IBR: Stepping away from electrical, new entrants like ENN Canada are selling liquified natural gas a substitute for diesel fuel. Are LNG players siphoning off diesel sales a concern for Suncor?

DG: Suncor does not see LNG as a threat to our fuel business, but rather a potential complimentary product. I should note that LNG has some barriers to adoption, specifically regarding the safety risk to the consumer. There are also technological barriers, including the requirement that LNG fuel be delivered in a specialized cryogenic tank and stored at -100 degrees Celsius when idle.

LNG may have potential in the wholesale market, where long haul, heavy duty vehicles have the size required to justify LNG use. However, we don’t expect material growth in this area.

IBR: Can you comment on Toyota’s recent announcement of its hydrogen-powered vehicle, Mirai, and the company’s plan to retain ownership of the fueling stations?

DG: I can’t speak to Toyota’s announcement, but I can say that predicting the future success of alternative fuels is challenging due to the speed of technology, and its impact on consumer behaviour.

Toyota is not the only auto manufacturer with an interest in hydrogen fueled vehicles. There was a recent article in the Globe and Mail that described Hyundai’s desire to develop a fleet of hydrogen fueled vehicles in Canada and they are bringing their Tucson FCEV to British Columbia, where a small infrastructure of hydrogren fueling stations exists today.

On fact alone, it is not obvious that hydrogen technology will have a significant place in the future; there are a number of key obstacles to overcome such as availability, cost of infrastructure, and consumer acceptance. It is an area that we will continue to keep an eye on as Suncor is committed to meeting the fuel demands of Canadian drivers.

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IBR: Are there any lessons that can be taken from the failure of propane as a motor fuel that should be considered when growing any of the aforementioned alternative fuels?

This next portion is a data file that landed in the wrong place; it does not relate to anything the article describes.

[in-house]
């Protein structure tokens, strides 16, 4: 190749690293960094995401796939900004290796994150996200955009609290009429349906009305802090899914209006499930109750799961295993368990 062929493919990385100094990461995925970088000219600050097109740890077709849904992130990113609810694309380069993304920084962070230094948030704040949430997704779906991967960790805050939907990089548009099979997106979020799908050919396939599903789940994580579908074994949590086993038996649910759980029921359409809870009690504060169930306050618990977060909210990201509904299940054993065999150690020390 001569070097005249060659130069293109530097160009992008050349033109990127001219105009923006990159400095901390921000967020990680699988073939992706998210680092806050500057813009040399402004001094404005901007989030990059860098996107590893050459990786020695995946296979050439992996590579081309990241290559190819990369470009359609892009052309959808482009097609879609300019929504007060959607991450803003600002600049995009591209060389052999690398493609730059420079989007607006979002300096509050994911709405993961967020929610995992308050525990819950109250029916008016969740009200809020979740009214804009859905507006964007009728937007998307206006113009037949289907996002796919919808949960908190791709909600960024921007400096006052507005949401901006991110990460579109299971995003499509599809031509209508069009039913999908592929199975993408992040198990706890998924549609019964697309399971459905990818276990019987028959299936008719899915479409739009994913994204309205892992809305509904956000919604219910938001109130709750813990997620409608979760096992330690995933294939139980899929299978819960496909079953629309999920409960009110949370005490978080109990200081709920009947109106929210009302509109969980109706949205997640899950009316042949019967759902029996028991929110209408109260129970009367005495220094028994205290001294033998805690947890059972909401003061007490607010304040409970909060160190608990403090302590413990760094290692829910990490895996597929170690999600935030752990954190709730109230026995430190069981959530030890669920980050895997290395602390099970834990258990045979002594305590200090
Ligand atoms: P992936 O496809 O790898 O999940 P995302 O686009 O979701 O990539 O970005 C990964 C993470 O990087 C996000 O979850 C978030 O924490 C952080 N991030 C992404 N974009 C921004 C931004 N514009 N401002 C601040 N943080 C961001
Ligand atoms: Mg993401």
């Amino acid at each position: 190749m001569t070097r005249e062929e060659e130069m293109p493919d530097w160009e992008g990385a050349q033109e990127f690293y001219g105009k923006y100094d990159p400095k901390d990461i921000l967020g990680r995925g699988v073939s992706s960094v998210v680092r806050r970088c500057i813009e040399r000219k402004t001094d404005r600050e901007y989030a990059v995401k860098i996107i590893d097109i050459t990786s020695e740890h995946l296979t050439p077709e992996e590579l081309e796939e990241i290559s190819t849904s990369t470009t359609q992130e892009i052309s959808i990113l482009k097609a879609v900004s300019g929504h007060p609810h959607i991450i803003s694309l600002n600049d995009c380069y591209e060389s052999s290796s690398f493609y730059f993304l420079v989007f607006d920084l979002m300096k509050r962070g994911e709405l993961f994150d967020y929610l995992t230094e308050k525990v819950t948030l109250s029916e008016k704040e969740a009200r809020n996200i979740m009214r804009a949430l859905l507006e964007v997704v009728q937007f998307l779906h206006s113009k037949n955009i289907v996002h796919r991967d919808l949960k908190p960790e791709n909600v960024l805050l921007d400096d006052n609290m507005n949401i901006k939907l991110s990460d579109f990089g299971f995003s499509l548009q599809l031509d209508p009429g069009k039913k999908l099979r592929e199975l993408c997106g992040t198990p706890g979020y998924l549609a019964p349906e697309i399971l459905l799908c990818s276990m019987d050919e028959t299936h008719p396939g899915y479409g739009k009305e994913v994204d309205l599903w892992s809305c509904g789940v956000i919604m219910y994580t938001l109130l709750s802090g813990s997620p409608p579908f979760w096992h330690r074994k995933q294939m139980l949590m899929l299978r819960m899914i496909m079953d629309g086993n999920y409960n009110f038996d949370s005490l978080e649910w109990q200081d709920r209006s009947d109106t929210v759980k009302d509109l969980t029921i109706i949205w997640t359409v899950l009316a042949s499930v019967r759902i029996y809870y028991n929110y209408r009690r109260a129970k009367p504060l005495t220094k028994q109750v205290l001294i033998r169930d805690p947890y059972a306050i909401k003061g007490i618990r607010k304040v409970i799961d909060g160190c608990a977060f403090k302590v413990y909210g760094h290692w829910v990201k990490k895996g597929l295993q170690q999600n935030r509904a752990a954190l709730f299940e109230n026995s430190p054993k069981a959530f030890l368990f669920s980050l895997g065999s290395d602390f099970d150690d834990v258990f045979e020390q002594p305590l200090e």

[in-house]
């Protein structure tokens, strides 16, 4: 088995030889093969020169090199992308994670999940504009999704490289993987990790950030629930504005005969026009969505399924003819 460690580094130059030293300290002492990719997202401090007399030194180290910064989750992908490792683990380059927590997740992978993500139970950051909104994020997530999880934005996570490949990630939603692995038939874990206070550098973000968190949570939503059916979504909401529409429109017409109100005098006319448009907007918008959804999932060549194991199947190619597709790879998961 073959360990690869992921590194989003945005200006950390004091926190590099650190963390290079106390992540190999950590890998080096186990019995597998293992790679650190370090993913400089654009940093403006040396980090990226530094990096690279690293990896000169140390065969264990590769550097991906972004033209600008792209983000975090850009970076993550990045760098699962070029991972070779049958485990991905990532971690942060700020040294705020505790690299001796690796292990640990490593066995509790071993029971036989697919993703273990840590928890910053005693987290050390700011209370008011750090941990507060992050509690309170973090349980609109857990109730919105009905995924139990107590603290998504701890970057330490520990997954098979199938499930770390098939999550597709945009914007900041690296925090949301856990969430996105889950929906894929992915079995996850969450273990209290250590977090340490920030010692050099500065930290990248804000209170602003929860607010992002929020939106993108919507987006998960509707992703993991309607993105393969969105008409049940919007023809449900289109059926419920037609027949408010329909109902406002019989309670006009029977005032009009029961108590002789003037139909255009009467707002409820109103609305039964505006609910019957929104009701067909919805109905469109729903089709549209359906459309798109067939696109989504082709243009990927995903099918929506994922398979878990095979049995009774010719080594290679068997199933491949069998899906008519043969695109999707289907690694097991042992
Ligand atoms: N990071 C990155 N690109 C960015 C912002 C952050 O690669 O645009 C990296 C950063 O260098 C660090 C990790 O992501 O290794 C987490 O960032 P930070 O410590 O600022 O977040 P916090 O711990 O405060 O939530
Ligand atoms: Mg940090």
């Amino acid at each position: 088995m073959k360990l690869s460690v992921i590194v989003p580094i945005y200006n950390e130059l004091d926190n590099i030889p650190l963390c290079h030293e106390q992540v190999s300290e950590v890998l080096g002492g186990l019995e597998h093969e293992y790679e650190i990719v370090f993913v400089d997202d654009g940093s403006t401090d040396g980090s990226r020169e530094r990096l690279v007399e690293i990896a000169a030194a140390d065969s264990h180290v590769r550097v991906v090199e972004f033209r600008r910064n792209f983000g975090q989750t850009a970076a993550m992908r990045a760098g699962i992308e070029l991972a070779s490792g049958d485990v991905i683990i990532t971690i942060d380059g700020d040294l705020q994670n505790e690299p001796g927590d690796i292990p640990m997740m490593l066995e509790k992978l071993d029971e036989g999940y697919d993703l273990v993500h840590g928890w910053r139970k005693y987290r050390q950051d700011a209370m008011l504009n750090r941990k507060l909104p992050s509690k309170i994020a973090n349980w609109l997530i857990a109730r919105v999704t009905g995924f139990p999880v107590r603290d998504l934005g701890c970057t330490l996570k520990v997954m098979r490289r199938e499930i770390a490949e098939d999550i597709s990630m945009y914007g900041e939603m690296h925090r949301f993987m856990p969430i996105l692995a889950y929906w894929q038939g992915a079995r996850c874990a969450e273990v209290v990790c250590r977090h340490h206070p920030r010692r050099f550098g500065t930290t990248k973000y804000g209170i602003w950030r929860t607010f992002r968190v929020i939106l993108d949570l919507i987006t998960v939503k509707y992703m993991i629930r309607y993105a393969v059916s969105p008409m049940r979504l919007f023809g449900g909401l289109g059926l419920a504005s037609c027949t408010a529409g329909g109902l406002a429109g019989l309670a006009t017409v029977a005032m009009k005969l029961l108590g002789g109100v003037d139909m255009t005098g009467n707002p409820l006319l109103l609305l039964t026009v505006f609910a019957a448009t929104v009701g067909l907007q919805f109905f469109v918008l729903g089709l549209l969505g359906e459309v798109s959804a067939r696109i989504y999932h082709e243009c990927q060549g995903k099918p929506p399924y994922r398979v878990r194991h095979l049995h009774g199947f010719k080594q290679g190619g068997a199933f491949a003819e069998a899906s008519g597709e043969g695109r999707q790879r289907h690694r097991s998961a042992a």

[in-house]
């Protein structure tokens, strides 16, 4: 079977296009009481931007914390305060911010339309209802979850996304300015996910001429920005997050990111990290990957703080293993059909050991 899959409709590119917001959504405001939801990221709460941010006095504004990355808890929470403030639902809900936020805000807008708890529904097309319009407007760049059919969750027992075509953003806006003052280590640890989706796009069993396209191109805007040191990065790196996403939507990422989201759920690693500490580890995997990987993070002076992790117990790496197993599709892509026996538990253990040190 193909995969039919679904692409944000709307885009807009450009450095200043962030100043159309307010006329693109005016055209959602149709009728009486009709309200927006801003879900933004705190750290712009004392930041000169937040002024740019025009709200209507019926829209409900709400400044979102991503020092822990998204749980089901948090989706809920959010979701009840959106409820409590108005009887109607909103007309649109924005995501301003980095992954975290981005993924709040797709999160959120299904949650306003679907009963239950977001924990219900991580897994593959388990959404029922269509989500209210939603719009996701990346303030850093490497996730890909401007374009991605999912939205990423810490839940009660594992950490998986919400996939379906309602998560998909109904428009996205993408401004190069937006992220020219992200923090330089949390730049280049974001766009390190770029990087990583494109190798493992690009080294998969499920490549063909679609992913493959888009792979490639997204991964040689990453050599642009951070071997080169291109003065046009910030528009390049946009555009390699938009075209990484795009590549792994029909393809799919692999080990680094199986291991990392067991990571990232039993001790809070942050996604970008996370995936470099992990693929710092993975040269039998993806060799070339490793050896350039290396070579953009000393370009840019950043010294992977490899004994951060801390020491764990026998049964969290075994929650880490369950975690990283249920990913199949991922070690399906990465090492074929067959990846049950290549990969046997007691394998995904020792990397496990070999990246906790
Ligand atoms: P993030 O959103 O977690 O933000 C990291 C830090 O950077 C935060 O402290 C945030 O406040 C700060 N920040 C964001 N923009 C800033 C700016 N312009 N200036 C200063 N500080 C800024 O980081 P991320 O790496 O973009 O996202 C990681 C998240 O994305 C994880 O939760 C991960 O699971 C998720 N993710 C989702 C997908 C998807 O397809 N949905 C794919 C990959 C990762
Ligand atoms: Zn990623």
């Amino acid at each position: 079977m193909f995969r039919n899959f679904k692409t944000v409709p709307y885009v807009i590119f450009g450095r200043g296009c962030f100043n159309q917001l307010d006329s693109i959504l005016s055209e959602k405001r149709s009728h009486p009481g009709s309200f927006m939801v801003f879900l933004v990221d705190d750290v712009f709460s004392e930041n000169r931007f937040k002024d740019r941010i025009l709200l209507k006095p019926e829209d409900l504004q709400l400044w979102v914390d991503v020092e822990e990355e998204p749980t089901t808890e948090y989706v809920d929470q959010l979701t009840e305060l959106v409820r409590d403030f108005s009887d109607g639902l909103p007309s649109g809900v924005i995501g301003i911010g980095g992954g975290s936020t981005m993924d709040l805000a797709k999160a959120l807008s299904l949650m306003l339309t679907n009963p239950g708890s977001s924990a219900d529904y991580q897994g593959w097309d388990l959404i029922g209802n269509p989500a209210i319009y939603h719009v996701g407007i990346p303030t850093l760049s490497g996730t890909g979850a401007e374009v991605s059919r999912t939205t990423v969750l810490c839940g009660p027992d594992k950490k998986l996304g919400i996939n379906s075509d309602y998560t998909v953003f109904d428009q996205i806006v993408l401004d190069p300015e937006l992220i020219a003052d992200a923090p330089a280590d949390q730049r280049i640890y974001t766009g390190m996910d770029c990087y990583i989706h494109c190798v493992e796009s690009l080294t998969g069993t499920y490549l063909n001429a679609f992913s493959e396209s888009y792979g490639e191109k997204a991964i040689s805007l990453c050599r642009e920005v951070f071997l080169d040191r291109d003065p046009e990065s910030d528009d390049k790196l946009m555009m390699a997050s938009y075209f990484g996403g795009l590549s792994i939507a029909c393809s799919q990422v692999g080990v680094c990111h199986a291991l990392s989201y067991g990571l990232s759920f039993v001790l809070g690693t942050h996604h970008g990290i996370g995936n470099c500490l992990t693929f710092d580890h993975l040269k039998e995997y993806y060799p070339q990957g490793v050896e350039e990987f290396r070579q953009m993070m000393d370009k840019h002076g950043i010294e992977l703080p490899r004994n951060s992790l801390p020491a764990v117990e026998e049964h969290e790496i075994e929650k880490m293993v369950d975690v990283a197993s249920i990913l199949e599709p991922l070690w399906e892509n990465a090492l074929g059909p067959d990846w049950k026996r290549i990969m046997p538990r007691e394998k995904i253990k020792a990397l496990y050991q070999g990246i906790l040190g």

DG: Propane is considered an alternative fuel to gasoline and diesel. I believe propane has been negatively affected by the entrance of other, more attractive alternative fuels. Additionally, there has been very limited auto manufacturer and original equipment manufacturer support. Other factors that contributed to its failure include reduced government policy support, trucker legislation, and safety standards. Finally, vehicles require an aftermarket conversion kit to retrofit the vehicle to use propane. Due to these factors, there has been reluctance to invest in significant infrastructure.

IBR: This isn’t the first time Suncor has been forward thinking in providing alternative fuels.

DG: Yes, that’s true. Suncor is proactive in regards to alternative energies and fuels. The company has been blending ethanol in its gasoline since 1996, more than a decade ahead of the ethanol regulations in Ontario (est. 2007). In 2006, Suncor opened the St. Clair ethanol plant, the largest ethanol plant in Canada with a capacity of 400 million liters per year. St. Clair is the leading provider for the Golden Horseshoe, Canada’s largest gasoline consuming region by volume.

IBR: Do you think growth in alternative fuels interferes with Suncor’s desire to grow its presence in the Canadian oil sands?

DG: I don’t see alternative fuels having an effect on our upstream business. Taking the fuels we’ve discussed and others into account, even at their maturity we don’t believe they will be material enough to impact our upstream business.

IBR: What would you tell a university student who wanted to work in alternative energies, whether retail or infrastructure?

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DG: If a student has a passion for sustainability, I think they have a couple of options. They could work for a company who makes that space its core business, such as an NGO. Their second option is to work for a company like Suncor who has a sustainability mindset and business division, but is also passionate about the area and strives to achieve sustainability in its day-to-day business and at all steps in its value chain.

Lastly, those who have relevant experience, whether work, volunteer, or school clubs, will certainly have a competitive advantage when aiming to work in this area of business.